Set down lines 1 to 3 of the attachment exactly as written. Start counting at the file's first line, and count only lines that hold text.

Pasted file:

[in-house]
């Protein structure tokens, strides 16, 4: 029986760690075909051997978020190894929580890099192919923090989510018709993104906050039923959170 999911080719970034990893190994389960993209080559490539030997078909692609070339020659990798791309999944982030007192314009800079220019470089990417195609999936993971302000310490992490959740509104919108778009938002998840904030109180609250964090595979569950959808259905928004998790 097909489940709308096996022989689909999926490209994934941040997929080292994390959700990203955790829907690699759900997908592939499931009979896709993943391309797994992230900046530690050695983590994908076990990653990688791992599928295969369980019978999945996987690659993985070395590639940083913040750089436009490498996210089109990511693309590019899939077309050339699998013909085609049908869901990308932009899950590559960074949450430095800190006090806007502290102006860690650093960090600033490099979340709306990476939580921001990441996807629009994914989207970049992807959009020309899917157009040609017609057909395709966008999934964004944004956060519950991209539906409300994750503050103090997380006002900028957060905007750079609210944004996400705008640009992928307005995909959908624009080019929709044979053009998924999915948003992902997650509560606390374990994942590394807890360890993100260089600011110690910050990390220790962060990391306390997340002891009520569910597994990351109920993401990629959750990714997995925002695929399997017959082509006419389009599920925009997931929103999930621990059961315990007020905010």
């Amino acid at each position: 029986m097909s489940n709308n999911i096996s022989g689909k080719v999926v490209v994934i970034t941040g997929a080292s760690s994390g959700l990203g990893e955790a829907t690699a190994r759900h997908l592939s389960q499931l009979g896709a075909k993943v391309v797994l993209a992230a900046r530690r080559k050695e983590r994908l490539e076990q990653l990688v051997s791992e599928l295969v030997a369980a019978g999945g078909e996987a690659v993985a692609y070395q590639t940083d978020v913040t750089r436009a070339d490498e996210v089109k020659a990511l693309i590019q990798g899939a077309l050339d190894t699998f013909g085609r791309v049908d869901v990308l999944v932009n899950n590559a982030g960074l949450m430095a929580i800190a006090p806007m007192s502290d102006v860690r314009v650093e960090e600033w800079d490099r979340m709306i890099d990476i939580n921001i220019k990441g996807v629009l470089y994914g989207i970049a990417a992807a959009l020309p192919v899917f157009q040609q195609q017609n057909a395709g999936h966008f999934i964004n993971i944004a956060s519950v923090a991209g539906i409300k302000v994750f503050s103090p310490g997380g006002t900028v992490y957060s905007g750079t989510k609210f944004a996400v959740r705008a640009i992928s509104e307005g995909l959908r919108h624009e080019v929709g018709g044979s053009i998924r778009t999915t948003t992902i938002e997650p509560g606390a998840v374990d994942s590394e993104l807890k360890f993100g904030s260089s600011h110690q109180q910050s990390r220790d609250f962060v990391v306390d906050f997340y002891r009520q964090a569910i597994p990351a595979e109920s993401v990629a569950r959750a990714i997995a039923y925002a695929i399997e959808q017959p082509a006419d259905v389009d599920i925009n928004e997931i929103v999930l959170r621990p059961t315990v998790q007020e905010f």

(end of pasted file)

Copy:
[in-house]
């Protein structure tokens, strides 16, 4: 029986760690075909051997978020190894929580890099192919923090989510018709993104906050039923959170 999911080719970034990893190994389960993209080559490539030997078909692609070339020659990798791309999944982030007192314009800079220019470089990417195609999936993971302000310490992490959740509104919108778009938002998840904030109180609250964090595979569950959808259905928004998790 097909489940709308096996022989689909999926490209994934941040997929080292994390959700990203955790829907690699759900997908592939499931009979896709993943391309797994992230900046530690050695983590994908076990990653990688791992599928295969369980019978999945996987690659993985070395590639940083913040750089436009490498996210089109990511693309590019899939077309050339699998013909085609049908869901990308932009899950590559960074949450430095800190006090806007502290102006860690650093960090600033490099979340709306990476939580921001990441996807629009994914989207970049992807959009020309899917157009040609017609057909395709966008999934964004944004956060519950991209539906409300994750503050103090997380006002900028957060905007750079609210944004996400705008640009992928307005995909959908624009080019929709044979053009998924999915948003992902997650509560606390374990994942590394807890360890993100260089600011110690910050990390220790962060990391306390997340002891009520569910597994990351109920993401990629959750990714997995925002695929399997017959082509006419389009599920925009997931929103999930621990059961315990007020905010």
């Amino acid at each position: 029986m097909s489940n709308n999911i096996s022989g689909k080719v999926v490209v994934i970034t941040g997929a080292s760690s994390g959700l990203g990893e955790a829907t690699a190994r759900h997908l592939s389960q499931l009979g896709a075909k993943v391309v797994l993209a992230a900046r530690r080559k050695e983590r994908l490539e076990q990653l990688v051997s791992e599928l295969v030997a369980a019978g999945g078909e996987a690659v993985a692609y070395q590639t940083d978020v913040t750089r436009a070339d490498e996210v089109k020659a990511l693309i590019q990798g899939a077309l050339d190894t699998f013909g085609r791309v049908d869901v990308l999944v932009n899950n590559a982030g960074l949450m430095a929580i800190a006090p806007m007192s502290d102006v860690r314009v650093e960090e600033w800079d490099r979340m709306i890099d990476i939580n921001i220019k990441g996807v629009l470089y994914g989207i970049a990417a992807a959009l020309p192919v899917f157009q040609q195609q017609n057909a395709g999936h966008f999934i964004n993971i944004a956060s519950v923090a991209g539906i409300k302000v994750f503050s103090p310490g997380g006002t900028v992490y957060s905007g750079t989510k609210f944004a996400v959740r705008a640009i992928s509104e307005g995909l959908r919108h624009e080019v929709g018709g044979s053009i998924r778009t999915t948003t992902i938002e997650p509560g606390a998840v374990d994942s590394e993104l807890k360890f993100g904030s260089s600011h110690q109180q910050s990390r220790d609250f962060v990391v306390d906050f997340y002891r009520q964090a569910i597994p990351a595979e109920s993401v990629a569950r959750a990714i997995a039923y925002a695929i399997e959808q017959p082509a006419d259905v389009d599920i925009n928004e997931i929103v999930l959170r621990p059961t315990v998790q007020e905010f």